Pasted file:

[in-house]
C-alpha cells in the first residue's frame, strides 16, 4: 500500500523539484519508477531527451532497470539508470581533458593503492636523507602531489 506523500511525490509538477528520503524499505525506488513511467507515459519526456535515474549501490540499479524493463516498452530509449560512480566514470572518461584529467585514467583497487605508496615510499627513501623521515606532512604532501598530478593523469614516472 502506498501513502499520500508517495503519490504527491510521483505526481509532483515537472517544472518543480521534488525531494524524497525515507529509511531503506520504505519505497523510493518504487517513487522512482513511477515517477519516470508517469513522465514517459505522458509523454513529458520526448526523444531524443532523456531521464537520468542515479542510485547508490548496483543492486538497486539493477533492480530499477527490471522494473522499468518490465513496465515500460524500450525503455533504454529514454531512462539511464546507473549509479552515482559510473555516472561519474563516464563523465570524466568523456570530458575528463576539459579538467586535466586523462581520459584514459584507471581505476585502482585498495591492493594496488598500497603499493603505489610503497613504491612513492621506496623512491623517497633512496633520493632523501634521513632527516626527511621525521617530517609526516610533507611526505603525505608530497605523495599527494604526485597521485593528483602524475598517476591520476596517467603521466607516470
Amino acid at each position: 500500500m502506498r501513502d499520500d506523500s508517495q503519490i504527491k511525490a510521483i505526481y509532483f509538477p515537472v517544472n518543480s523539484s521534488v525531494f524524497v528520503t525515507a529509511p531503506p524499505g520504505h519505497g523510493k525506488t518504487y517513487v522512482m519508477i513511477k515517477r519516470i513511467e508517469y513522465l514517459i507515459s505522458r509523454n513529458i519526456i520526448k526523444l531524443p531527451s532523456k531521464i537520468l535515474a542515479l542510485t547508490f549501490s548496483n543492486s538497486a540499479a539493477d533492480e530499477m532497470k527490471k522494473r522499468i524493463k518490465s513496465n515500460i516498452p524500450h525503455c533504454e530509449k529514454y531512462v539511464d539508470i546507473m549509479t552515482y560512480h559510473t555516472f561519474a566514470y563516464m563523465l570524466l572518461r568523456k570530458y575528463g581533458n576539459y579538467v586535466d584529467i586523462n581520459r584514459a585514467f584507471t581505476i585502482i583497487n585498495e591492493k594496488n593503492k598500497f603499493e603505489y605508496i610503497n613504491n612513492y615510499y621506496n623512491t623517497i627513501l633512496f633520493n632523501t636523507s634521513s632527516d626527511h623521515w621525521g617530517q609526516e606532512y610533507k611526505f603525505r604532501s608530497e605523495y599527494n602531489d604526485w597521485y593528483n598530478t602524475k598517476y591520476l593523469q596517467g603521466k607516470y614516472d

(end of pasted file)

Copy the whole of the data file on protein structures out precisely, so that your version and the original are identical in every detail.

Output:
[in-house]
C-alpha cells in the first residue's frame, strides 16, 4: 500500500523539484519508477531527451532497470539508470581533458593503492636523507602531489 506523500511525490509538477528520503524499505525506488513511467507515459519526456535515474549501490540499479524493463516498452530509449560512480566514470572518461584529467585514467583497487605508496615510499627513501623521515606532512604532501598530478593523469614516472 502506498501513502499520500508517495503519490504527491510521483505526481509532483515537472517544472518543480521534488525531494524524497525515507529509511531503506520504505519505497523510493518504487517513487522512482513511477515517477519516470508517469513522465514517459505522458509523454513529458520526448526523444531524443532523456531521464537520468542515479542510485547508490548496483543492486538497486539493477533492480530499477527490471522494473522499468518490465513496465515500460524500450525503455533504454529514454531512462539511464546507473549509479552515482559510473555516472561519474563516464563523465570524466568523456570530458575528463576539459579538467586535466586523462581520459584514459584507471581505476585502482585498495591492493594496488598500497603499493603505489610503497613504491612513492621506496623512491623517497633512496633520493632523501634521513632527516626527511621525521617530517609526516610533507611526505603525505608530497605523495599527494604526485597521485593528483602524475598517476591520476596517467603521466607516470
Amino acid at each position: 500500500m502506498r501513502d499520500d506523500s508517495q503519490i504527491k511525490a510521483i505526481y509532483f509538477p515537472v517544472n518543480s523539484s521534488v525531494f524524497v528520503t525515507a529509511p531503506p524499505g520504505h519505497g523510493k525506488t518504487y517513487v522512482m519508477i513511477k515517477r519516470i513511467e508517469y513522465l514517459i507515459s505522458r509523454n513529458i519526456i520526448k526523444l531524443p531527451s532523456k531521464i537520468l535515474a542515479l542510485t547508490f549501490s548496483n543492486s538497486a540499479a539493477d533492480e530499477m532497470k527490471k522494473r522499468i524493463k518490465s513496465n515500460i516498452p524500450h525503455c533504454e530509449k529514454y531512462v539511464d539508470i546507473m549509479t552515482y560512480h559510473t555516472f561519474a566514470y563516464m563523465l570524466l572518461r568523456k570530458y575528463g581533458n576539459y579538467v586535466d584529467i586523462n581520459r584514459a585514467f584507471t581505476i585502482i583497487n585498495e591492493k594496488n593503492k598500497f603499493e603505489y605508496i610503497n613504491n612513492y615510499y621506496n623512491t623517497i627513501l633512496f633520493n632523501t636523507s634521513s632527516d626527511h623521515w621525521g617530517q609526516e606532512y610533507k611526505f603525505r604532501s608530497e605523495y599527494n602531489d604526485w597521485y593528483n598530478t602524475k598517476y591520476l593523469q596517467g603521466k607516470y614516472d